Lt. Cmdr. Wallace Graham Murphy didn’t say much about his military experience before he died in 1994. His daughters knew he had served in World War II, the Korean War and the Vietnam War, but they didn’t realize just how much of a hero he was – until they were reunited with almost 20 of Murphy’s medals during a ceremony at the Vietnam Veterans Memorial Wall on Veterans Day.
Through Purple Hearts Reunited, a non-profit organization that finds lost military medals and keepsakes and returns them to the veterans or family members, Murphy’s medals were rediscovered more than 20 years after his death.
The medals were presented in a frame to Murphy’s daughters, grandchildren and great-grandchildren. The frame included photos and pieces of his uniform.
Beverly Smith, one of Murphy’s daughters who came down from Pennsylvania for the ceremony, said the family is grateful for getting to know Murphy better through Fike’s research.
“[Fike] explained to me more than I even knew about what a true war hero he was,” Smith said. “Our only regret is we can’t thank him for it in person.”
The three daughters who attended the ceremony are all teachers, and Smith said they want to use the framed medals and history to educate others.
“I would give anything for my father to be here today,” Smith said at the ceremony. “I would just tell him how proud we are of him and thank him for what he has done for our country.”
Not only did Purple Hearts Reunited find Murphy’s Purple Heart, but there was also a Bronze Star for valor and an Asiatic-Pacific Campaign Medal with 13 campaign stars from the time he served on the USS Indianapolis, which means he was in every single campaign the ship was in.
The Indianapolis became famous through tragedy when it was torpedoed by a Japanese submarine after the U.S. ship delivered atomic bomb components to Tinian Island. The Indianapolis sank in 12 minutes, leaving survivors stranded in the water. Of the 1,200 sailors onboard, 800 survived the initial sinking, but only 316 made it out alive after five days at sea.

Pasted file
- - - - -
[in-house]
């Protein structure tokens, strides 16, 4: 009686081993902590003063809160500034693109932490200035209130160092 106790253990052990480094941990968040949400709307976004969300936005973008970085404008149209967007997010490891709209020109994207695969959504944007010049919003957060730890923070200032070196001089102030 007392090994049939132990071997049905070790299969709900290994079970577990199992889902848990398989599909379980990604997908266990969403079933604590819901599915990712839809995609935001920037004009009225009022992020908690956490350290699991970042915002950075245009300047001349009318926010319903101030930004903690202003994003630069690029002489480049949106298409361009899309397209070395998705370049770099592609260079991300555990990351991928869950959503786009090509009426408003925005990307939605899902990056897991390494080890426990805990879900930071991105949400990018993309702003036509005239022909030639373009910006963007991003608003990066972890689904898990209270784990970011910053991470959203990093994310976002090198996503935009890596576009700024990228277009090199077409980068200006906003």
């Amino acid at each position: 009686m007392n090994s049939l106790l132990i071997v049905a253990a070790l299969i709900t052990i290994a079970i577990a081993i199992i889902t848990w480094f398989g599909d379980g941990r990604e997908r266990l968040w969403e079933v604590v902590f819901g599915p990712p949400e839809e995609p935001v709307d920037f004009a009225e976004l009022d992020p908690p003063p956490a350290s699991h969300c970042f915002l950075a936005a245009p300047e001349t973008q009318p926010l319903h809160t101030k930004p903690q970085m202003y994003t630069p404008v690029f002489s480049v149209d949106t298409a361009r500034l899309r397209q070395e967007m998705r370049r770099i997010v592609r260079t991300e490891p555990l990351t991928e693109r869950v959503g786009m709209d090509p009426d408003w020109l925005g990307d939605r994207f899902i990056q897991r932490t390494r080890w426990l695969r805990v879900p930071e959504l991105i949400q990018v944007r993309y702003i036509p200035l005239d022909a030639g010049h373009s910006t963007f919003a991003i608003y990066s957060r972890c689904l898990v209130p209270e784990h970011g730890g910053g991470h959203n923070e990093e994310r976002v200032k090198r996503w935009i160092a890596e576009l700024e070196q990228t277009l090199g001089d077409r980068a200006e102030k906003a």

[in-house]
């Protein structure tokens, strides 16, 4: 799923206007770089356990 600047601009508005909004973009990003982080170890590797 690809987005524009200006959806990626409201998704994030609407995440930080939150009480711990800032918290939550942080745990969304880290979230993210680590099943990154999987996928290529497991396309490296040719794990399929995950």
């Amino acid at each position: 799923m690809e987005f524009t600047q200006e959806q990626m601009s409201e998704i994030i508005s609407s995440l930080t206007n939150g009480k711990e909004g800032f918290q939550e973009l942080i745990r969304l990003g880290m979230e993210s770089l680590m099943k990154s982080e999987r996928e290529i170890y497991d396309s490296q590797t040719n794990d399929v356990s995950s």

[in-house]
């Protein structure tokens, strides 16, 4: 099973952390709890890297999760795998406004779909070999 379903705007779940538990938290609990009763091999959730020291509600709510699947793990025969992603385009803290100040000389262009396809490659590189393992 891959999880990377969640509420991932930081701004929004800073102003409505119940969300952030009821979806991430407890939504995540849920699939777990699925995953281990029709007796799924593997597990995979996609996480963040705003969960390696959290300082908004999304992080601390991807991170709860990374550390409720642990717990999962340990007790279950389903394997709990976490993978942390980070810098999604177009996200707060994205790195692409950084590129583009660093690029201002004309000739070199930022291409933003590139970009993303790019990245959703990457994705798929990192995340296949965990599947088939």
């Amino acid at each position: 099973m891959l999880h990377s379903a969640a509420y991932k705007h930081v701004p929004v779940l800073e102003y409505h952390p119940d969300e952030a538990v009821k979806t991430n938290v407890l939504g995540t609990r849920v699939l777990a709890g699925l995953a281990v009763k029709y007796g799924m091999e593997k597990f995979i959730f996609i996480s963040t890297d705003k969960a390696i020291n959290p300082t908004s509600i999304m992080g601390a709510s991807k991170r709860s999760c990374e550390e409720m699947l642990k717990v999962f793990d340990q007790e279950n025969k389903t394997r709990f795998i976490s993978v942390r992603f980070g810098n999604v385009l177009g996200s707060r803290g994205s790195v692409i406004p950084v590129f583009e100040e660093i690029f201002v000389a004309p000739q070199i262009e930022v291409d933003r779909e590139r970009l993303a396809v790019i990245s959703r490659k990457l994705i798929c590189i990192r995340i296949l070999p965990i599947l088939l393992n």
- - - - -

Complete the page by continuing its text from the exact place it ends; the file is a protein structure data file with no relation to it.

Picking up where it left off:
“His family said they remember him telling a few stories of him literally pulling his friends who had died out of their gun positions and stepping in and protecting the ship,” Fike said.
“It’s one of the biggest groupings we’ve ever had,” said Fike, who explained that medals are usually bundled together and sold for a higher value through collectors.
Murphy rose through the ranks and went on to serve in Korea. Not much is known of his service during that time, Fike said, but he received a Korean Service Medal with four campaign stars.
In Vietnam, Murphy was a senior officer and commanded Task Force 115, which was a riverine special operations group.
Fike said Murphy was part of Military Assistance Command, Vietnam – Studies and Observations Group, which had a small component of Navy men assigned to it.
“It’s basically the Green Berets in Vietnam,” he said. “In some of the photos, he’s actually wearing a green beret with a 5th Group flash. It’s very rare to see a Navy man wearing a green beret.”
Murphy had a long and honorable military career, and when he returned home from Vietnam, he needed to decompress. So he bought a motorcycle and toured the United States before eventually moving to Canada, where he died in 1994.
“Perhaps the medals were lost once he passed away in Canada,” Fike said. “They were found together and sold as a group.”
Petty Officer 2nd Class Thomas Salinsky, Murphy’s grandson, said his grandfather inspired him to join the Navy.
“As a young kid, we kind of got little pieces of information from his experience in the Navy,” said Salinsky, a master-at-arms.
To be able to piece together Murphy’s history and to actually have that story come together and talk to the people who did the research was amazing, he said.
“It made me even more proud than I thought I could be,” Salinsky added. “I hope he’s looking down and seeing that we are all proud of him and still speaking his name and honoring him because he deserves it.”
Fike said that, on average, a single Purple Heart medal goes for $300. Purple Hearts Reunited received a grant from the Military Order of the Purple Heart to be able to bring these medals home, but donations also help Fike’s organization.
Purple Hearts Reunited began with Fike dedicating his own money and time, on top of his full-time job with the Vermont National Guard. Since its start about four years ago, Fike said around 300 medals have been returned across the country.
“It never gets old,” he said at the ceremony. “To be with the families and hear how appreciative they are, and to preserve that history, it keeps us going.”
Fike encourages veterans to have their medals engraved in case they’re lost or stolen so that an organization like Purple Hearts Reunited can return them.
Charlsy Panzino covers the Guard and Reserve, training, technology, operations and features for Army Times and Air Force Times. Email her at firstname.lastname@example.org.